The Collected Letters, Volume 26


CHRONOLOGY; 1998; DOI: 10.1215/ed-26-chronology; CL 26: firstpage-26-xxiii-lastpage-26-xxv


1851 January. Tidying his papers, TC sends unused notes for his Cromwell to be copied by John Chorley, later the basis for his Historical Sketches (1). The Carlyles visit Pentonville prison (2). They continue to help Lady Bulwer Lytton; and Theresa Revis comes to stay (1–4). TC finds it hard to settle to writing, and so copies some notes on Icelandic literature (22). JWC finds Fanny the maid satisfactory after her troubles the previous year. TC writes that he has finally decided against buying a Dumfriesshire house as a summer retreat. Nero is stolen (22), but returned. Anthony Sterling, after a difference, is temporarily restored to the Carlyles' circle (23). TC goes for a short visit to the Grange (30).

February. TC tells his brother John that he has started what is to be his life of Sterling. Amalie Bölte, now a near neighbor, often calls on JWC. The rising Crystal Palace is reported to be attracting public attention. Lord Russell resigns (21). Thomas Woolner models a medallion of TC.

March. The Carlyles have flu (ca. 3–10). Fanny, now deaf, is to leave, and JWC finds a successor (4). TC tries to help Samuel Bamford (7). Reading Ruskin's Stones of Venice (9), he also resumes writing Sterling. He reports Mazzini's return. He sees Gavan Duffy, F. D. Maurice, Edward Twisleton, and various others. TC is very pessimistic about politics.

April. Life of Sterling is finished in first draft (1) and sent to Chapman & Hall. TC considers writing an account of Edward Irving (5). Some dining out with the Ashburtons, Ferguses, and others. Disgusted with a portrait of himself from Hogg's Instructor, he burns it (6), but sends a copy of Woolner's medallion to his mother (10). Chapman agrees to publish Sterling (12), and Forster returns a copy of the manuscript with his comments (25).

May. The Crystal Palace opens (1), and the Carlyles visit the Exhibition (8). The printing of Sterling begins and its proof read (8). TC is keen to study Icelandic but has given up the idea of going to Copenhagen. JWC prepares to change servants. They both attend the first of a new series of Thackeray's lectures (22), followed by others.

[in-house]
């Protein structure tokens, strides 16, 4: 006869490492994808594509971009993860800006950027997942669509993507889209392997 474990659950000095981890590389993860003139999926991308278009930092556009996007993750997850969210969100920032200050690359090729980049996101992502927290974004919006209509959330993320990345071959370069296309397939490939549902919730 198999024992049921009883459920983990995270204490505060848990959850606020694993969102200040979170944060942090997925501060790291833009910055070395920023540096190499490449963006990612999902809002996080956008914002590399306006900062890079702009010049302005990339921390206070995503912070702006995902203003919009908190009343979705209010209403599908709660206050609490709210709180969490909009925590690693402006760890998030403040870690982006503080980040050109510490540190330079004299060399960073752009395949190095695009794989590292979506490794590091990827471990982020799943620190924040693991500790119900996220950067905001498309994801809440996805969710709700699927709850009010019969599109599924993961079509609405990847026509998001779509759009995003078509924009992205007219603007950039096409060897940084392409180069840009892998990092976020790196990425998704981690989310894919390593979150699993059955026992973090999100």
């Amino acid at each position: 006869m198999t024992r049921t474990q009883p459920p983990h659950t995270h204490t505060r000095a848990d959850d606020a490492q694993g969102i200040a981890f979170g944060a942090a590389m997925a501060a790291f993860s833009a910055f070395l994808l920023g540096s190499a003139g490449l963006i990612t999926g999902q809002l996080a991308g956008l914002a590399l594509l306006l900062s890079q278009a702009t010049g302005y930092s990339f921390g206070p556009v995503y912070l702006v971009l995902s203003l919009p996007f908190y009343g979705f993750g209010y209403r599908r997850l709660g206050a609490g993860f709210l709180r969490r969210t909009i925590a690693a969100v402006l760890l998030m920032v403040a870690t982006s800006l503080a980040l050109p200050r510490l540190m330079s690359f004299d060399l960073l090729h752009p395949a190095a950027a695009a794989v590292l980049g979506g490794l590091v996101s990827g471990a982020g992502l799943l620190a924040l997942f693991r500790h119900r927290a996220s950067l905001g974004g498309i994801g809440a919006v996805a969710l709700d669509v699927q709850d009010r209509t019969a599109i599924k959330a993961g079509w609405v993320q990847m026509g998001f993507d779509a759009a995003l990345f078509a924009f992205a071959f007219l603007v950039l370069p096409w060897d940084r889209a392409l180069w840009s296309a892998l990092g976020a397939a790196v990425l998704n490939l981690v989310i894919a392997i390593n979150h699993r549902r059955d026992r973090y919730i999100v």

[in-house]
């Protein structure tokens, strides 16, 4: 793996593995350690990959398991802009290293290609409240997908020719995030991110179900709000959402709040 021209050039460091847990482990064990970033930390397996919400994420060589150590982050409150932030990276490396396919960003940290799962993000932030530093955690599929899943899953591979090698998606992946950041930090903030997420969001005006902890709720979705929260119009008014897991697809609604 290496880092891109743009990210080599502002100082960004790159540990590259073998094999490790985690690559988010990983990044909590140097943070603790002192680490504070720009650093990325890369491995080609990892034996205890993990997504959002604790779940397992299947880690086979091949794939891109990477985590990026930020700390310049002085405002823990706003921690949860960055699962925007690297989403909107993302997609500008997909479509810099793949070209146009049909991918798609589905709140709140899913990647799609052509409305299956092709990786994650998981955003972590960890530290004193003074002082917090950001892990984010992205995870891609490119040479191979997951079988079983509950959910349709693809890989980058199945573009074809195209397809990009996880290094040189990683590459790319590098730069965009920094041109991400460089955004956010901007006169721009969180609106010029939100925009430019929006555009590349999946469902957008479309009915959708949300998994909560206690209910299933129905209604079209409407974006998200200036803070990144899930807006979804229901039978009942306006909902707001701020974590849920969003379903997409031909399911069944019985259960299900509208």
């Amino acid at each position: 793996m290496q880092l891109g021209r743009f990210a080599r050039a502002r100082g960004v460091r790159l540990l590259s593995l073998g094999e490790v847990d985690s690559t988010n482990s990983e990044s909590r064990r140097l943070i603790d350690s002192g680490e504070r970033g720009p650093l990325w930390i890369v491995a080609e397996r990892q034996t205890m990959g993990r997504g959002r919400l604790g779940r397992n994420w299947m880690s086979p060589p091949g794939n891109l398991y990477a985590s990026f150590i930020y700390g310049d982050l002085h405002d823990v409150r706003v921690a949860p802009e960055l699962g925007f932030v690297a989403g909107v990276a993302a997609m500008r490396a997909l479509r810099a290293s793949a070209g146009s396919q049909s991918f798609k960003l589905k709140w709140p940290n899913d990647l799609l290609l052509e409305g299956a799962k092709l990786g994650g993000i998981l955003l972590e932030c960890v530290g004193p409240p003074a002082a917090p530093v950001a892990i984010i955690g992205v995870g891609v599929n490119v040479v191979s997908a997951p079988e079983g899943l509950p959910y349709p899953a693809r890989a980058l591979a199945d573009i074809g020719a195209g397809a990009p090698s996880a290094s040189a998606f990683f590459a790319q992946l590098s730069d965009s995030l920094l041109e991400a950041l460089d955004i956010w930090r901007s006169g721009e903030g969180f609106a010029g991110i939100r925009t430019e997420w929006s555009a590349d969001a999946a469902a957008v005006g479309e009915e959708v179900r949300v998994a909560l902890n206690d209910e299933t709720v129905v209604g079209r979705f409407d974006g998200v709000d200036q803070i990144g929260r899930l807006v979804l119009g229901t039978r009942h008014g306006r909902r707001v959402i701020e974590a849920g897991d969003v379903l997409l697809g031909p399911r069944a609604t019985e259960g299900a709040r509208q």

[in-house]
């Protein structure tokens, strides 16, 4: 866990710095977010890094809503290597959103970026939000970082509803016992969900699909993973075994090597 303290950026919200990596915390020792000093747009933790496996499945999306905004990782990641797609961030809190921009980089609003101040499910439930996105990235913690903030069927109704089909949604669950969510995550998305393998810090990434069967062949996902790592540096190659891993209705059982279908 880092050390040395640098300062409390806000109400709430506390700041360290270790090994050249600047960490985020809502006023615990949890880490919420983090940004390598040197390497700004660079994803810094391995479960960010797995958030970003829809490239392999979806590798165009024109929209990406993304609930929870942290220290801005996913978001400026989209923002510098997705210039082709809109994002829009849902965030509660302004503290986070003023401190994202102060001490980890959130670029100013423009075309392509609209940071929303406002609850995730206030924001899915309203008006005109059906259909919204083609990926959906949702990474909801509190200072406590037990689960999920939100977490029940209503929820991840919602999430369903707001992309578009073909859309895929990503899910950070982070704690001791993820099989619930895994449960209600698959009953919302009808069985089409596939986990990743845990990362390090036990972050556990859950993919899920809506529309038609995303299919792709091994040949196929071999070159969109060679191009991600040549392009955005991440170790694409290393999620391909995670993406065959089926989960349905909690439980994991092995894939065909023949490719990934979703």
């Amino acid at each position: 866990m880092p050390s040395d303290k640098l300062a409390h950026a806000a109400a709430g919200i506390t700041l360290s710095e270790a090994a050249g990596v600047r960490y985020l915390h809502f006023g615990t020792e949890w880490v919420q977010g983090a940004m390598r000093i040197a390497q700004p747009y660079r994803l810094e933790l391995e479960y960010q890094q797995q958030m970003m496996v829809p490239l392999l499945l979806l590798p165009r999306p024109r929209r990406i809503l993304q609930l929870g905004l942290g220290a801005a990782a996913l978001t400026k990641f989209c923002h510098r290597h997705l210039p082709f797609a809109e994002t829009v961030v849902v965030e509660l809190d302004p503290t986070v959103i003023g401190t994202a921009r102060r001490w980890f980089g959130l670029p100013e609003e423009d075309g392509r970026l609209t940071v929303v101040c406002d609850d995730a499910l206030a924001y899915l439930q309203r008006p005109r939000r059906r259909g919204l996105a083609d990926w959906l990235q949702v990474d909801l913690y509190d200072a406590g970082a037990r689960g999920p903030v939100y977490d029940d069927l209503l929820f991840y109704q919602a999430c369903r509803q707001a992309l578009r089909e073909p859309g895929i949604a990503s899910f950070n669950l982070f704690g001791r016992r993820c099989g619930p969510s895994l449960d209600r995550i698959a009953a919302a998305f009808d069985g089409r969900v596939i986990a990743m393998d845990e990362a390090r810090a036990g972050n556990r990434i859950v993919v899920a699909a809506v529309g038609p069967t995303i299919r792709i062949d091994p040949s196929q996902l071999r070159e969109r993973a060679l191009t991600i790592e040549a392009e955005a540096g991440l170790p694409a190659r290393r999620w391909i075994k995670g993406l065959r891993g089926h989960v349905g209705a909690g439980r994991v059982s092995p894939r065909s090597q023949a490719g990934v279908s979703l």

June. Nero again stolen (4) and returned (7). TC orders another copy of the medallion for his sister Jean Aitken (10). Helen Welsh arrives from Liverpool to see the Exhibition (11). Geraldine Jewsbury reported in London and seeing JWC; TC attends a fancy dress ball given by Lady Ashburton (17). After a breakfast with Lord Mahon (30), TC with eighty-three other signatories sends a letter to Lord Romilly, master of the rolls, asking for better access to official records.

July. JWC writes that she “breakfasts” at Bath House at 3 P.M. (1) and attends Thackeray's last lecture (3). Half of Sterling printed, TC writes to Emerson about an approved U.S. edition. Mazzini visits weekly. The Carlyles decide to go to Malvern for the water cure. Tauchnitz publishes TC's French Revolution and Joseph Neuberg's translation of TC's writing on work accepted for publication. TC finishes the proofs of Sterling (29).

August. The Carlyles arrive in Malvern (2), though only TC takes the water cure. With rest and quiet both enjoy better health. Visitors passing through include Nassau Senior, Robert Farie, and Edward Twisleton. Early copies of Sterling are sent to TC's mother and to E. P. Clark in Boston, who is to arrange for an American edition (19). TC encourages the Brownings to write recollections of Margaret Fuller Ossoli for Emerson. JWC still uncertain about her further plans for a holiday when they leave for Liverpool (30), after which TC goes on to Scotsbrig.

September. TC arrives at Scotsbrig (1), and JWC leaves for Manchester to visit Geraldine Jewsbury. TC joins JWC at Manchester, where he stays with the Gaskells (16–17). They go on to the Stanleys at Alderley, then home (19). TC leaves for Paris with the Brownings (25) to join the Ashburtons there (26), with whom he stays. JWC visits the Exhibition again, with Neuberg; drives out with Darwin; and visits the Chorleys.

October. TC returns home (2), generally avoids company, reads historical works, and searches for a new subject. Sterling published and warmly praised by Forster in the Examiner (18). JWC expresses her annoyance to her cousin Jeannie (15) at TC's preoccupation with Lady Ashburton. JWC finds work for Saffi teaching Italian. Neuberg about to return to Germany, and TC sends Varnhagen more autographs (29).

November. The Carlyles send to Gully of Malvern a set of TC's works (12). TC reads Preuss on Frederick the Great, “the last of all our ‘kings’” (14). JWC accepts an invitation to the Grange in advance of TC's carefully postponed arrival (16). Sterling is revised for a second edition. The Revue des Deux Mondes continues its interest in TC.

December. JWC joins Lady Ashburton and her mother, Lady Sandwich, at the Grange (1), where they make dolls' clothes as Christmas gifts. TC stays home reading, with occasional visits; dines with Anthony Sterling (7). Louis Napoleon's coup d'état and the subsequent unrest is widely reported (2–4). TC writes about renewing the lease of Craigenputtoch (11). He joins the large house party at the Grange with Macaulay, Twisleton, Lord Grey and family, Lord Lansdowne, Landseer, and others (13). Christmas is celebrated with music, carols, and presents around the tree. The Carlyles remain over the New Year with Thackeray and his children.